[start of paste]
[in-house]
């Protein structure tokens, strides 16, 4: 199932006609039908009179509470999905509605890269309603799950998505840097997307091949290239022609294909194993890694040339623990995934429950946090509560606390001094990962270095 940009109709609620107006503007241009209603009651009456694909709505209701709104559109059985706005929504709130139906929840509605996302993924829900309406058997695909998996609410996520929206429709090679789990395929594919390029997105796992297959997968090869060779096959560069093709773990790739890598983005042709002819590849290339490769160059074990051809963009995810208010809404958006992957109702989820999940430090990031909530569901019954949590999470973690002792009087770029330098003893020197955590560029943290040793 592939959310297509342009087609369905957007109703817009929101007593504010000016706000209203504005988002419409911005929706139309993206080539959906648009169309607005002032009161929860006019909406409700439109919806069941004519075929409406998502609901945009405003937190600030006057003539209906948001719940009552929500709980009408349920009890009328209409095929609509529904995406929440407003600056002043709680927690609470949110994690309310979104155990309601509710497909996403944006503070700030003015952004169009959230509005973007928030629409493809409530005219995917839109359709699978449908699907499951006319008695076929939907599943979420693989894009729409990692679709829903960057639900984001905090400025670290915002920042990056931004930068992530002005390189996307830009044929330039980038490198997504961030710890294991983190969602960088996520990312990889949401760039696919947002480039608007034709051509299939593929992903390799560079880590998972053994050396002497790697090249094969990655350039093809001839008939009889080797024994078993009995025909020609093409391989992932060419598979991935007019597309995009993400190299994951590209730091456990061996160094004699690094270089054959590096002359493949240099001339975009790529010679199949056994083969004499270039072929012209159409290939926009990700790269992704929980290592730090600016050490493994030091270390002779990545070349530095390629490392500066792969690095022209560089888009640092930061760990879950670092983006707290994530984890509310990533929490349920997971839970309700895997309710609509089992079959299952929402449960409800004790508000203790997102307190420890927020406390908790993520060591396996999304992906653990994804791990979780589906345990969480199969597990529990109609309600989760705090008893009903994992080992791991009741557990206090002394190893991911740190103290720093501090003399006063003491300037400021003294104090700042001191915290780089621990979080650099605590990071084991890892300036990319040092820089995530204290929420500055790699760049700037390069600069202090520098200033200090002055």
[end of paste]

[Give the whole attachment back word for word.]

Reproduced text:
[in-house]
């Protein structure tokens, strides 16, 4: 199932006609039908009179509470999905509605890269309603799950998505840097997307091949290239022609294909194993890694040339623990995934429950946090509560606390001094990962270095 940009109709609620107006503007241009209603009651009456694909709505209701709104559109059985706005929504709130139906929840509605996302993924829900309406058997695909998996609410996520929206429709090679789990395929594919390029997105796992297959997968090869060779096959560069093709773990790739890598983005042709002819590849290339490769160059074990051809963009995810208010809404958006992957109702989820999940430090990031909530569901019954949590999470973690002792009087770029330098003893020197955590560029943290040793 592939959310297509342009087609369905957007109703817009929101007593504010000016706000209203504005988002419409911005929706139309993206080539959906648009169309607005002032009161929860006019909406409700439109919806069941004519075929409406998502609901945009405003937190600030006057003539209906948001719940009552929500709980009408349920009890009328209409095929609509529904995406929440407003600056002043709680927690609470949110994690309310979104155990309601509710497909996403944006503070700030003015952004169009959230509005973007928030629409493809409530005219995917839109359709699978449908699907499951006319008695076929939907599943979420693989894009729409990692679709829903960057639900984001905090400025670290915002920042990056931004930068992530002005390189996307830009044929330039980038490198997504961030710890294991983190969602960088996520990312990889949401760039696919947002480039608007034709051509299939593929992903390799560079880590998972053994050396002497790697090249094969990655350039093809001839008939009889080797024994078993009995025909020609093409391989992932060419598979991935007019597309995009993400190299994951590209730091456990061996160094004699690094270089054959590096002359493949240099001339975009790529010679199949056994083969004499270039072929012209159409290939926009990700790269992704929980290592730090600016050490493994030091270390002779990545070349530095390629490392500066792969690095022209560089888009640092930061760990879950670092983006707290994530984890509310990533929490349920997971839970309700895997309710609509089992079959299952929402449960409800004790508000203790997102307190420890927020406390908790993520060591396996999304992906653990994804791990979780589906345990969480199969597990529990109609309600989760705090008893009903994992080992791991009741557990206090002394190893991911740190103290720093501090003399006063003491300037400021003294104090700042001191915290780089621990979080650099605590990071084991890892300036990319040092820089995530204290929420500055790699760049700037390069600069202090520098200033200090002055």